Did you know that 2.7 million Americans currently suffer from glaucoma, and that by 2030, that number is expected to skyrocket to 4.2 million? Glaucoma is a symptom-less disease that can cause you to begin slowly losing your vision, and you might not even notice until up to 40 percent of your vision is permanently gone. Here are Optics&EYECARE, we would like to take this opportunity to educate our patients and the public about glaucoma — because glaucoma blindness can be prevented.
Glaucoma: What You Need to Know
Glaucoma is a disease that causes vision loss by damaging the optic nerve, which is the nerve that transmits visual signals from the eyes to the brain. While there is currently no cure for the disease, treatment can slow the progression of glaucoma and prevent blindness.
The World Health Organization reports that glaucoma is the world’s second most common cause of blindness. It often causes few if any symptoms. Most people in the early stages of the disease lose their peripheral vision first, so that vision loss can become substantial before the glaucoma sufferer notices it.
Some people are at a higher risk of glaucoma than others. These include people of African, Hispanic or Asian ancestry. Other people who might be at an increased risk of glaucoma include:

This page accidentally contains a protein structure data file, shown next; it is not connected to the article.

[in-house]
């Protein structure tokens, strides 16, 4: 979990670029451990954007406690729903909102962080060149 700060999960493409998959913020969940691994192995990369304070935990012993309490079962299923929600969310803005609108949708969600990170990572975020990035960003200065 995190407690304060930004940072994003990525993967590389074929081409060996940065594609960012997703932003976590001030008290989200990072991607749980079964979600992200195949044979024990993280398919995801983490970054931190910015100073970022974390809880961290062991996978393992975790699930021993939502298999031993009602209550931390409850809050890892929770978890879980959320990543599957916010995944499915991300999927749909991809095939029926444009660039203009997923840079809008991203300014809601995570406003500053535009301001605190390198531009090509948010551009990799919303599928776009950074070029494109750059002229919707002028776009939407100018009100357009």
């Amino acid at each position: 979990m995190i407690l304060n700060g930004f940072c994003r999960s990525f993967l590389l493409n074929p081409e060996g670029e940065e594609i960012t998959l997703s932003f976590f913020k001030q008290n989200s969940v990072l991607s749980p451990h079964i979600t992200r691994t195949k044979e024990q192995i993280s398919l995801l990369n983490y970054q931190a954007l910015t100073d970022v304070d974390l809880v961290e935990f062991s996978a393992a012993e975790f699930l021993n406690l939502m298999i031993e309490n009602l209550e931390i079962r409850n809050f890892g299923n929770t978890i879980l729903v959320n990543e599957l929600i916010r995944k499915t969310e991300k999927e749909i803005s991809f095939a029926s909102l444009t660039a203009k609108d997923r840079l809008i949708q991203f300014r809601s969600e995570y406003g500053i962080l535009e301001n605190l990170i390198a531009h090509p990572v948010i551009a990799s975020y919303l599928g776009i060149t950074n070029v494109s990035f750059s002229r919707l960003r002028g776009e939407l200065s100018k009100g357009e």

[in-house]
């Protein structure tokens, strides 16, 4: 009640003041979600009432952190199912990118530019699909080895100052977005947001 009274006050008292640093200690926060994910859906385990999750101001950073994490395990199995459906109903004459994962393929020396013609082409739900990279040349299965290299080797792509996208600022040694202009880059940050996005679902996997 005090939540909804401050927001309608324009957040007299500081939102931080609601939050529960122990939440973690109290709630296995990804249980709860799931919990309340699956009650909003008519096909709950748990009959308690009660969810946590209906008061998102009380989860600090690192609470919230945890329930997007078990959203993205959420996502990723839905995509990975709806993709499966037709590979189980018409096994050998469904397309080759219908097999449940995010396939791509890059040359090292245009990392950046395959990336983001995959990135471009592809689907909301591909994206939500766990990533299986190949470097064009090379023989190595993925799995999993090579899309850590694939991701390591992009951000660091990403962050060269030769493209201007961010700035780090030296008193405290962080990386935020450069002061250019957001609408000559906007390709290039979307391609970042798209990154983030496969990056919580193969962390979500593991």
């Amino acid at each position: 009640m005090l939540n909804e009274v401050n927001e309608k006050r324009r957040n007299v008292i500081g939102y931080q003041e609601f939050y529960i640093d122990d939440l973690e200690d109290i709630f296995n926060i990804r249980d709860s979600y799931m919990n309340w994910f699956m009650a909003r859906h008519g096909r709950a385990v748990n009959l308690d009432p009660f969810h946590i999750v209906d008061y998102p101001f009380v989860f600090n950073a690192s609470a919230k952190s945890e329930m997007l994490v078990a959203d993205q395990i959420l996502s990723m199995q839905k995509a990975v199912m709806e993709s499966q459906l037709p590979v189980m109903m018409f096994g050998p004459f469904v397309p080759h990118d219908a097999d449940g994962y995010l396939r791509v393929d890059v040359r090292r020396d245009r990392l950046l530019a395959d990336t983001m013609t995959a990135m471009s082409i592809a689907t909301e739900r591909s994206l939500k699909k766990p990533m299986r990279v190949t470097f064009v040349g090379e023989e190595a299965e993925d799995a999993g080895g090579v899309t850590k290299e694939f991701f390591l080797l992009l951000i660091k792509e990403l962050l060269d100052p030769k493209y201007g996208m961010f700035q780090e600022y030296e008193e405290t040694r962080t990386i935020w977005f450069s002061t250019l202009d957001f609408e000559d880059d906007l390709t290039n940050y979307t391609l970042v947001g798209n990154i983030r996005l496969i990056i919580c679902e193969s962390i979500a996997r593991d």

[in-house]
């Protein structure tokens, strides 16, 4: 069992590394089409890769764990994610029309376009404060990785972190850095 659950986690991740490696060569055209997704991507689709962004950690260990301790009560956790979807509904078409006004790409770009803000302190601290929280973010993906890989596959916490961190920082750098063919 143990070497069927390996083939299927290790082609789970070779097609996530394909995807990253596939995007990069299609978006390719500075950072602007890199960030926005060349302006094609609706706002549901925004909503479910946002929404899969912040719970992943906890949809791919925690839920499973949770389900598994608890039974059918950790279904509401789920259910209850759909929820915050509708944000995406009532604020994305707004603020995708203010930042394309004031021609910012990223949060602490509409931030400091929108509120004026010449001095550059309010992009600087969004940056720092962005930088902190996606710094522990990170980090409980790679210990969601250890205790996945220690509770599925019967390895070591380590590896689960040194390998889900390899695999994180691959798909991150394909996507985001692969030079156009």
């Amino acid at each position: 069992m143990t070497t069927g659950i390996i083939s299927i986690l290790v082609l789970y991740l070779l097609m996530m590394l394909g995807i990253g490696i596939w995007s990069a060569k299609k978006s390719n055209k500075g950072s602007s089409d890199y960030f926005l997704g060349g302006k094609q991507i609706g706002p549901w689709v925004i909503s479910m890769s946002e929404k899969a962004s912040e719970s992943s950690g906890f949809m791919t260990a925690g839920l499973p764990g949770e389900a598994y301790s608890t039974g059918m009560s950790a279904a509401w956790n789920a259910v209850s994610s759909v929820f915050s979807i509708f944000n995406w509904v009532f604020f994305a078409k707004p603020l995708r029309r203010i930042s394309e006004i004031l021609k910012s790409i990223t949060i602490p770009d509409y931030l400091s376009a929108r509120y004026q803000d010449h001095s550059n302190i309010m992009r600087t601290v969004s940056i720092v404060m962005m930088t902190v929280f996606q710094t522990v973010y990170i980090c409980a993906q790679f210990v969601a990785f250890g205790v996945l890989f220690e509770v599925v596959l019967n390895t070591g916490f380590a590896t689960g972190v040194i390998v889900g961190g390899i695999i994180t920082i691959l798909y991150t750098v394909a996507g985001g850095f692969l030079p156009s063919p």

- People older than 60
- People with severe myopia, or nearsightedness
- Family members of people with glaucoma
Tests for glaucoma may measure the pressure inside your eye, since the two most common types of glaucoma, angle-closure glaucoma and primary open-angle glaucoma, cause an increase in pressure inside the eye. However, not all forms of glaucoma cause pressure inside the eye to increase. Other methods of diagnosing glaucoma include:
- Checking the optic nerve for damage. Your doctor can do this by looking into your eyes with specialized instruments.
- Peripheral vision and visual acuity tests.
- Pachymetry, a test which measures the thickness of your cornea. Corneal thickness is another symptom of glaucoma.
If Dr. Mohanan suspects glaucoma, she may perform additional tests refer you to an ophthalmologist.
What is your glaucoma risk?